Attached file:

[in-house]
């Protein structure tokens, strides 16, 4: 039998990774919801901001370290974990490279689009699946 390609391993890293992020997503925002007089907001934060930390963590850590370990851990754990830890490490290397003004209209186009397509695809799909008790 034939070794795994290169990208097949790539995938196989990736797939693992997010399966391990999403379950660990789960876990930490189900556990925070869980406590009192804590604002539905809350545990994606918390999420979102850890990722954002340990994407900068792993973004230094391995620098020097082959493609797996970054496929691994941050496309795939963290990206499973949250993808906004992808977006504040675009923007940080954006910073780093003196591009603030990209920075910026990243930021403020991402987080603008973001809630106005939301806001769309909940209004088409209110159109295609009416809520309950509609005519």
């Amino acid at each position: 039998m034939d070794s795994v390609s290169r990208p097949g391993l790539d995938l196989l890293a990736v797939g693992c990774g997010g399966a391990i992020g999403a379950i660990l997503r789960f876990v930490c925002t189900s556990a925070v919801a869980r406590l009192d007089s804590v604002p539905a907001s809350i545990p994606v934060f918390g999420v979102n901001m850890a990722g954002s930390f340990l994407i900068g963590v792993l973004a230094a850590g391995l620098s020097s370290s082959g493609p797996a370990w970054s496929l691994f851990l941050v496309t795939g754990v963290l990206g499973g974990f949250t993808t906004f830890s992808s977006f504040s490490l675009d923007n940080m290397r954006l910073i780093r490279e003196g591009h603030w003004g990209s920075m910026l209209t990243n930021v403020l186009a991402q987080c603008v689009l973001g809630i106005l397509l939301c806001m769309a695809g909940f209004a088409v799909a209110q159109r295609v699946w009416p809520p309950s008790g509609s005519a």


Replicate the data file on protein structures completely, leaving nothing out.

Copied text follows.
[in-house]
């Protein structure tokens, strides 16, 4: 039998990774919801901001370290974990490279689009699946 390609391993890293992020997503925002007089907001934060930390963590850590370990851990754990830890490490290397003004209209186009397509695809799909008790 034939070794795994290169990208097949790539995938196989990736797939693992997010399966391990999403379950660990789960876990930490189900556990925070869980406590009192804590604002539905809350545990994606918390999420979102850890990722954002340990994407900068792993973004230094391995620098020097082959493609797996970054496929691994941050496309795939963290990206499973949250993808906004992808977006504040675009923007940080954006910073780093003196591009603030990209920075910026990243930021403020991402987080603008973001809630106005939301806001769309909940209004088409209110159109295609009416809520309950509609005519």
């Amino acid at each position: 039998m034939d070794s795994v390609s290169r990208p097949g391993l790539d995938l196989l890293a990736v797939g693992c990774g997010g399966a391990i992020g999403a379950i660990l997503r789960f876990v930490c925002t189900s556990a925070v919801a869980r406590l009192d007089s804590v604002p539905a907001s809350i545990p994606v934060f918390g999420v979102n901001m850890a990722g954002s930390f340990l994407i900068g963590v792993l973004a230094a850590g391995l620098s020097s370290s082959g493609p797996a370990w970054s496929l691994f851990l941050v496309t795939g754990v963290l990206g499973g974990f949250t993808t906004f830890s992808s977006f504040s490490l675009d923007n940080m290397r954006l910073i780093r490279e003196g591009h603030w003004g990209s920075m910026l209209t990243n930021v403020l186009a991402q987080c603008v689009l973001g809630i106005l397509l939301c806001m769309a695809g909940f209004a088409v799909a209110q159109r295609v699946w009416p809520p309950s008790g509609s005519a």